There is much stress during the holiday season to pretend that life is working out according to plans and that you are happy, because it is a time for celebration. Even those who are not formally religious experience this pressure during the holiday season.
This movie examines that phenomena and makes you feel that you are not an anomaly for feeling tension associated with encountering family during that time fo the year. By the end of the film, you feel it is okay to admit the problems that pretension of perfection exerts on your life, even if it is Christmas. In fact, the film teaches that the ability to share your imperfections and sorrows, as well as your hidden aspirations is part of what constitutes a family, and exercising this ability cements your familial relations for the better. Despite the gravity of the charaters' problems and conflicts, this is ultimately a great feel-good film, that can be enjoyed at any time of the year.
Adva Price | Santa Clarita, California United States | 01/26/2004
(5 out of 5 stars)
"I love European films. They have a different quality than that of the American ones. La Busch had that quality. It has no action, or sex, and that was just fine with me. It had wit, humor, wonderful music, and an interesting plot, with surprising twists. I will deffintely watch it again."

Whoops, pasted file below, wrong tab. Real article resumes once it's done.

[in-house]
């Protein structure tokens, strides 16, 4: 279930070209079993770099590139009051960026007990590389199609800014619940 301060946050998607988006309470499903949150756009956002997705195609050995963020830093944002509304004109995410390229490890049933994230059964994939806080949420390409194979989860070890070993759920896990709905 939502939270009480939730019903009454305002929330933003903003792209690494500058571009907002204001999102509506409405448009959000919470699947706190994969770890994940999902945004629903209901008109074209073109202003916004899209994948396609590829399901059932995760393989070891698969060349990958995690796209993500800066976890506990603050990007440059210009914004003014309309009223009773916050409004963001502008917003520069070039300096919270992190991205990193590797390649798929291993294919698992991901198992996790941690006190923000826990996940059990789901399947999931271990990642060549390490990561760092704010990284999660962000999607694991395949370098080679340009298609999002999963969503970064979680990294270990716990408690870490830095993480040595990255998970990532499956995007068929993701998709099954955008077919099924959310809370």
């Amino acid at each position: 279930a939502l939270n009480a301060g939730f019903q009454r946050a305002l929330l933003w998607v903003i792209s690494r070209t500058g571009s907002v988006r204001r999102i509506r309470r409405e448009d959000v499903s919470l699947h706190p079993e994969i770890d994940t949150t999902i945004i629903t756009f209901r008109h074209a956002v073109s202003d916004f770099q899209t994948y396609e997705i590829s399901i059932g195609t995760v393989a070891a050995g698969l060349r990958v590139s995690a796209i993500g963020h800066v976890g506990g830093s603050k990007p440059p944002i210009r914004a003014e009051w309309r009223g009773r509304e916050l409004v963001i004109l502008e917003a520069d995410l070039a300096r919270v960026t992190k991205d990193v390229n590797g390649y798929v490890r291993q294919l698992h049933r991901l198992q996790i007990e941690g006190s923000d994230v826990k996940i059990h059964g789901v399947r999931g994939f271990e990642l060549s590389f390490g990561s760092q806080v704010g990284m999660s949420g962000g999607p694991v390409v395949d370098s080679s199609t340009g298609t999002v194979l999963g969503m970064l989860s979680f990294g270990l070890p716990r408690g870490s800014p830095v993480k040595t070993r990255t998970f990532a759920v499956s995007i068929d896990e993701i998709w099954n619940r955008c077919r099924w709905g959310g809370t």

Intimate, lovely, real
R.L. | Philadelphia, PA | 01/10/2005
(5 out of 5 stars)
"La Buche is one of those "small" films in which there isn't alot of action, but it lingers in your imagination and your heart, and then you realize that you are very moved by it. I've watched it three times and I'm sure I'm not done yet."
"Three Sisters" celebrate Christmas in Paris or Anton Chekho
Galina | Virginia, USA | 03/17/2007
(4 out of 5 stars)
Three sisters, the Parisians with the sweet Russian names, Sonya, Lyuba and Milla and their parents who have been divorced for 25 years but still have a lot to say to each other are in the center of this charming, clever, funny, touching and poignant dramedy that takes place one year in Paris from December 20 till Christmas Eve. It will start with the funeral and it will end with the Christmas party in which all members of this dysfunctional family participate but many events will happen before the party, important decisions will be taken, life-changing revelations will occur and all of it with the background of incredible Paris decorated for Christmas and the sound of beloved Christmas songs and some unforgettable Russian and Jewish songs. Danièle Thompson directed a marvelous movie for which she and her son Christian (who also stars) wrote a script. Three beautiful and talented actresses play the sisters. Sabine Azéma is Lyuba, the older of the three (the songs that she performes in a Russian cabaret almost reduce me to tears), Emmanuelle Béart is Sonya, the only one of the sisters who seems to have found happiness in her picture perfect family life but there is more than meets the eye. Charlotte Gainsbourg (the daughter of Serge Gainsbourg and Jane Birkin, a very talented young actress whom I like in everything I've seen her) is Milla, the youngest sister, a brilliant computer programmer, the rebel and the loner who spends all her time at work.